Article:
Among Bill C-32’s objectives is to put the pirate download and file-sharing sites out of business. But the provisions of the Bill that permit user-generated content and transferring digital files to other formats would in fact, keep the pirate flag flying and their sites in business.
Ellson’s comments are consistent with adage that when you are a hammer, everything looks like a nail. In this case, when piracy is your only frame of reference for copyright reform, everything looks like piracy. Ellson makes an incredible leap in claiming that consumers that format shift are somehow engaged in piracy or supporting sites that promote piracy. Format shifting involves nothing more than allowing consumers who have already purchased products to shift the content from one format to another – ie. move songs from a CD to an iPod. The new provision includes numerous limitations – the original cannot be an infringing copy or it must be legally obtained, the individual cannot give away the copy, and it must be used for private purposes (unfortunately, the provision is also subject to the presence of digital locks). Even the BCFC recognized the reasonableness of format shifting as an early form letter designed for consumers stated “If Bill C-32 passes, it will give me the peace of mind of knowing that when I take music I’ve purchased and downloaded online, and copy it to my player, it’s legal.” Given these restrictions and background, how can the lead representative of Canadian Council of Music Industry Association now argue that this promotes piracy?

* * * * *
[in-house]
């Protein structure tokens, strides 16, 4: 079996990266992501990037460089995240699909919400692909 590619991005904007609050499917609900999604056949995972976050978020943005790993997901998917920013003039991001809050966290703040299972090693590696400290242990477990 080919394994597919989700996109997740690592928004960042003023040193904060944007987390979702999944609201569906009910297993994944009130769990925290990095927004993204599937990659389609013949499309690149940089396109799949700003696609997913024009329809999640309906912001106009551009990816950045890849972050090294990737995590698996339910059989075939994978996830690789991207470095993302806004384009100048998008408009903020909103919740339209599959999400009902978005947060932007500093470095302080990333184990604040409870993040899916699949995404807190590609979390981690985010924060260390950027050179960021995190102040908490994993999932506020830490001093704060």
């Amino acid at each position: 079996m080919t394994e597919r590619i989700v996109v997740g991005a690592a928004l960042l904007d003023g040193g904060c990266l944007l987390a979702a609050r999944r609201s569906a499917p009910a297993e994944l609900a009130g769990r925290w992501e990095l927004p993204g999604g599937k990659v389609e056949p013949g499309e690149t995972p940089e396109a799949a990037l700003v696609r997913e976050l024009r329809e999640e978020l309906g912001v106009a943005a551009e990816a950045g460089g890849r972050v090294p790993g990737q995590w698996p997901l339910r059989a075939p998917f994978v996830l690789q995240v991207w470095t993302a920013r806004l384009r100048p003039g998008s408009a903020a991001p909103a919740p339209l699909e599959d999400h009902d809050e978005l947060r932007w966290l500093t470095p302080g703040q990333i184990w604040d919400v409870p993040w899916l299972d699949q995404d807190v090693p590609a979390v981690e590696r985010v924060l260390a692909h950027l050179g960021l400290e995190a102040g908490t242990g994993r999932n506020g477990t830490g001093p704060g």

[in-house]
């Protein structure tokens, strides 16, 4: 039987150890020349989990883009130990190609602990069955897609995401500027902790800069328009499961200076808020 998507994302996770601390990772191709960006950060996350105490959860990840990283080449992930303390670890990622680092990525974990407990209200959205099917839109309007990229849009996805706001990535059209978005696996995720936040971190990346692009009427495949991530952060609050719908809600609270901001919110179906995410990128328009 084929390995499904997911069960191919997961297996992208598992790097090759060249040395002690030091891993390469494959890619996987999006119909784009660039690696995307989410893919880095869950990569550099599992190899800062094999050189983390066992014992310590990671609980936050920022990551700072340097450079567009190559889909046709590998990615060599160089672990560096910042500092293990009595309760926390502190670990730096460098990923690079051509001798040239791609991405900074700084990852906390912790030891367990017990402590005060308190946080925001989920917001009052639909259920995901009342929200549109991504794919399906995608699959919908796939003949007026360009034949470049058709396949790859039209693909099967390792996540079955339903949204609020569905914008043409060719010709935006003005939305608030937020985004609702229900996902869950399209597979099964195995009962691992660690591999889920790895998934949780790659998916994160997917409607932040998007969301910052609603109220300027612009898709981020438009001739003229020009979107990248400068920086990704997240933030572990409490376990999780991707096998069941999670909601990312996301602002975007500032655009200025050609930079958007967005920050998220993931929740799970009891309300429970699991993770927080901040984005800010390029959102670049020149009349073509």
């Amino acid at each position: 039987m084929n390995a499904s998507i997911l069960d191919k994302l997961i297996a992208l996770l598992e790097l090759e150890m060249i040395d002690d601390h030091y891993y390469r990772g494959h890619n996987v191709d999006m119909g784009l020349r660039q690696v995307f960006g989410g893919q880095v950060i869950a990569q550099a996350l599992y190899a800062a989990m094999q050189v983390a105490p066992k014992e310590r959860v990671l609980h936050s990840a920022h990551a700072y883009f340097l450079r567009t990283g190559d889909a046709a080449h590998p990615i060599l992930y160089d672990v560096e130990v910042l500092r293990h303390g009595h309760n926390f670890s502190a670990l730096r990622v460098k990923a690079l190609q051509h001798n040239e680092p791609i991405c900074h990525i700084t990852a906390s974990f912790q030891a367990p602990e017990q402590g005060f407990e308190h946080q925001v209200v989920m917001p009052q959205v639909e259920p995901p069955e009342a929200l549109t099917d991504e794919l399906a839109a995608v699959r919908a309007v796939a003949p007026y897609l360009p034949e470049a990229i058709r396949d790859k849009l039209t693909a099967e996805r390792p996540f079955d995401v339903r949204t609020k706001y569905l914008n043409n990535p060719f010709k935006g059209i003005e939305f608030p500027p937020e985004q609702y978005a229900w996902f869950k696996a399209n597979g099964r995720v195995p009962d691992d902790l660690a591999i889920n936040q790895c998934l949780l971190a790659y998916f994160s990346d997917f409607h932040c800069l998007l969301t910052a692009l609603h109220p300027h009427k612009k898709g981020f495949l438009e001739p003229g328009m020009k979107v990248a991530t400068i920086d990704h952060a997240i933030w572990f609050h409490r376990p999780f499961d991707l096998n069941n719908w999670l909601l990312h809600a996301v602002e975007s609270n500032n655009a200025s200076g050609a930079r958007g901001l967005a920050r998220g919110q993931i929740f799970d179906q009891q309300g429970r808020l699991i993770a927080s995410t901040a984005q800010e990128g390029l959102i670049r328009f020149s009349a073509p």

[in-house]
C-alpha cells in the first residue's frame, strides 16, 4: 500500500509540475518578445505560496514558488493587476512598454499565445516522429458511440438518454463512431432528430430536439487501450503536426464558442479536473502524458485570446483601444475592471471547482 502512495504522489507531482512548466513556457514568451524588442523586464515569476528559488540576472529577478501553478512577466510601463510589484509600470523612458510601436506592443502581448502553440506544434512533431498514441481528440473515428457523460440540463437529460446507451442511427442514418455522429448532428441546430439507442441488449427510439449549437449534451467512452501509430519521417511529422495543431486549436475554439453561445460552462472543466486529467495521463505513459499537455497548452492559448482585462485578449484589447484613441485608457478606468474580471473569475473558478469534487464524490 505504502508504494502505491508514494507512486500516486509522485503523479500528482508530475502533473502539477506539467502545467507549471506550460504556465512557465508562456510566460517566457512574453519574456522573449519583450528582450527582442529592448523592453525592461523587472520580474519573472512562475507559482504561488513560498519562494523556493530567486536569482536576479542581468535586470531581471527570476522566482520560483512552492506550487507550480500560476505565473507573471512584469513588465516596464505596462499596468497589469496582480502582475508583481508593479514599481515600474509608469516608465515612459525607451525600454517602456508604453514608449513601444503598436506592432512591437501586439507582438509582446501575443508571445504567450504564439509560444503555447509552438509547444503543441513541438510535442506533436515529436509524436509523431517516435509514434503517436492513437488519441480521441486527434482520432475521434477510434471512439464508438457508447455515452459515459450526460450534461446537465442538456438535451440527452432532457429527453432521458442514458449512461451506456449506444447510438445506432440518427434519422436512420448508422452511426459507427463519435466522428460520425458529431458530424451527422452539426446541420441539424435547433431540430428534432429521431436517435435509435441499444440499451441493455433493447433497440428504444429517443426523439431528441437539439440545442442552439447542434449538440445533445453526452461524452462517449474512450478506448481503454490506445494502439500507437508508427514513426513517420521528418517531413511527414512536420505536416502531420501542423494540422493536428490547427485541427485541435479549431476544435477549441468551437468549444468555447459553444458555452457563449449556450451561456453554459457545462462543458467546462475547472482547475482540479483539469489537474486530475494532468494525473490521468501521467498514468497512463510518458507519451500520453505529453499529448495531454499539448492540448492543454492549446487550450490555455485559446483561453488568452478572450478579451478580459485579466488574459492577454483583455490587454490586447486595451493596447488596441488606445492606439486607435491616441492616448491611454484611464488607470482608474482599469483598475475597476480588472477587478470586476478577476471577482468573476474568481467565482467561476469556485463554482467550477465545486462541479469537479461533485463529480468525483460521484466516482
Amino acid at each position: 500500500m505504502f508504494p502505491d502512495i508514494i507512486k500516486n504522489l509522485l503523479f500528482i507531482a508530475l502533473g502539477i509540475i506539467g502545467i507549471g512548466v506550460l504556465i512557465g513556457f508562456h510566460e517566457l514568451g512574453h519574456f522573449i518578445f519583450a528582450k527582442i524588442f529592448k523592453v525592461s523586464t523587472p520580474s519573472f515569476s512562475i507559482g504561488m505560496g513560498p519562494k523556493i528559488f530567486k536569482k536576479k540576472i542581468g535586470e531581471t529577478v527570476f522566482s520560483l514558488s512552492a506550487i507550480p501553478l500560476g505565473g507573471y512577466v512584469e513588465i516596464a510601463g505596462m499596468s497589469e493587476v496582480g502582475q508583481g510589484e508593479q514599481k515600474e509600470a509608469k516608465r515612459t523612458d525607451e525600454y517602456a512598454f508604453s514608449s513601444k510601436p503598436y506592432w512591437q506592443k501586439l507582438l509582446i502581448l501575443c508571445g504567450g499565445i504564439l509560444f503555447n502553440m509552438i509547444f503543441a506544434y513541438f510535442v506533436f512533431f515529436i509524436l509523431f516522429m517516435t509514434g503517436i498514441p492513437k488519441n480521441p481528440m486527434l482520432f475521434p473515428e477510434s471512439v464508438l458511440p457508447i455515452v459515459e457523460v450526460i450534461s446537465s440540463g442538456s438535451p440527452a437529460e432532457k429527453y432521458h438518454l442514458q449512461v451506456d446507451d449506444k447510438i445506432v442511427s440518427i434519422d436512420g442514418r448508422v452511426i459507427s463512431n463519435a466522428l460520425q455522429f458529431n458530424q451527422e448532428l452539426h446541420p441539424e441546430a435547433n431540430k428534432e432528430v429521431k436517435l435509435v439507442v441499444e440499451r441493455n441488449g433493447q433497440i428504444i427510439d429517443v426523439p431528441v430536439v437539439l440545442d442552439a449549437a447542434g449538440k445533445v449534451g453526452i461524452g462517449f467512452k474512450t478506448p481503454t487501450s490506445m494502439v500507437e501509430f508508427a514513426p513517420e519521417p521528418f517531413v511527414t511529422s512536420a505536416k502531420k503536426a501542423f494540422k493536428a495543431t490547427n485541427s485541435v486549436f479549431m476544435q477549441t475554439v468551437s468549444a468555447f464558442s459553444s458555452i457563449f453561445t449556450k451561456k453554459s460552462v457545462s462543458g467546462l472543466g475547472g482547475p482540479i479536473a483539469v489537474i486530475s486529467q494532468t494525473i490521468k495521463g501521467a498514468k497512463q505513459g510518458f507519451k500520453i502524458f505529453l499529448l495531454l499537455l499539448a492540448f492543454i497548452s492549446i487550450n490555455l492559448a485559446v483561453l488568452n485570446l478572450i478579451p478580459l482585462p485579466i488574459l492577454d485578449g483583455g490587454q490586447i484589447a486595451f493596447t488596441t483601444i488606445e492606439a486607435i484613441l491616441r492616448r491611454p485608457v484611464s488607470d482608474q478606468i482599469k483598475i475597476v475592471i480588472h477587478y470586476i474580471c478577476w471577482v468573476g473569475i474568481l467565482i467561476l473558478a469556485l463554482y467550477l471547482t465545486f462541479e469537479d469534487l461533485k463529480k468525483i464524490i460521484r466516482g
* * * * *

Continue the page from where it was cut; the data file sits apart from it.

Similarly, the user generated content provision allows Canadians to make non-commercial new works that incorporate other copyrighted works. This provision – dubbed by many as the YouTube provision for supporting popular online mashups – has nothing to do with piracy. It is remarkable to find the chair of a leading industry association now claiming that these provisions support websites that promote piracy. In fact, Canadian Heritage Minister James Moore had a better description for these kinds of claims – radically extreme.